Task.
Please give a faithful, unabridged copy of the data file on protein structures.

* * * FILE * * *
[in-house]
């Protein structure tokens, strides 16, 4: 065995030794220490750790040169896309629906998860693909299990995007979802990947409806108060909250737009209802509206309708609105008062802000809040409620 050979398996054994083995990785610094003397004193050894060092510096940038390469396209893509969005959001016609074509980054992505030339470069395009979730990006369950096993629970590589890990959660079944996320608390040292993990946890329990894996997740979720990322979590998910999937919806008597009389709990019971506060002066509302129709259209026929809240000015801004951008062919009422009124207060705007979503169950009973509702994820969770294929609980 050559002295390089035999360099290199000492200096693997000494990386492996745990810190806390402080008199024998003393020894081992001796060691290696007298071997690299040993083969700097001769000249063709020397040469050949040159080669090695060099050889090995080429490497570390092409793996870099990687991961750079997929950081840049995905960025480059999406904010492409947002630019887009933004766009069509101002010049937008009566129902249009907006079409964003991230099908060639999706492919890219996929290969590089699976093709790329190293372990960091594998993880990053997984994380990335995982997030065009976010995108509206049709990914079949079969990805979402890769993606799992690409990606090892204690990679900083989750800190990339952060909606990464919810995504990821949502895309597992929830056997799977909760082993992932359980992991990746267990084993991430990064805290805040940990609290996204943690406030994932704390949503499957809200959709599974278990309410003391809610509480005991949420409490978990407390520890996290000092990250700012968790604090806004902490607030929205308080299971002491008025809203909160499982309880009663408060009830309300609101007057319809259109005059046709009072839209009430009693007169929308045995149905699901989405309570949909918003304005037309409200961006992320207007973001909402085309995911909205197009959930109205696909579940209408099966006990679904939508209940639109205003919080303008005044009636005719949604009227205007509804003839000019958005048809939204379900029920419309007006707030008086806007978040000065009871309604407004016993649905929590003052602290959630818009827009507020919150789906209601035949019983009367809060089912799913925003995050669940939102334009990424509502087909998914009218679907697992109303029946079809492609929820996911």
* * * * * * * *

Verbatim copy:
[in-house]
């Protein structure tokens, strides 16, 4: 065995030794220490750790040169896309629906998860693909299990995007979802990947409806108060909250737009209802509206309708609105008062802000809040409620 050979398996054994083995990785610094003397004193050894060092510096940038390469396209893509969005959001016609074509980054992505030339470069395009979730990006369950096993629970590589890990959660079944996320608390040292993990946890329990894996997740979720990322979590998910999937919806008597009389709990019971506060002066509302129709259209026929809240000015801004951008062919009422009124207060705007979503169950009973509702994820969770294929609980 050559002295390089035999360099290199000492200096693997000494990386492996745990810190806390402080008199024998003393020894081992001796060691290696007298071997690299040993083969700097001769000249063709020397040469050949040159080669090695060099050889090995080429490497570390092409793996870099990687991961750079997929950081840049995905960025480059999406904010492409947002630019887009933004766009069509101002010049937008009566129902249009907006079409964003991230099908060639999706492919890219996929290969590089699976093709790329190293372990960091594998993880990053997984994380990335995982997030065009976010995108509206049709990914079949079969990805979402890769993606799992690409990606090892204690990679900083989750800190990339952060909606990464919810995504990821949502895309597992929830056997799977909760082993992932359980992991990746267990084993991430990064805290805040940990609290996204943690406030994932704390949503499957809200959709599974278990309410003391809610509480005991949420409490978990407390520890996290000092990250700012968790604090806004902490607030929205308080299971002491008025809203909160499982309880009663408060009830309300609101007057319809259109005059046709009072839209009430009693007169929308045995149905699901989405309570949909918003304005037309409200961006992320207007973001909402085309995911909205197009959930109205696909579940209408099966006990679904939508209940639109205003919080303008005044009636005719949604009227205007509804003839000019958005048809939204379900029920419309007006707030008086806007978040000065009871309604407004016993649905929590003052602290959630818009827009507020919150789906209601035949019983009367809060089912799913925003995050669940939102334009990424509502087909998914009218679907697992109303029946079809492609929820996911």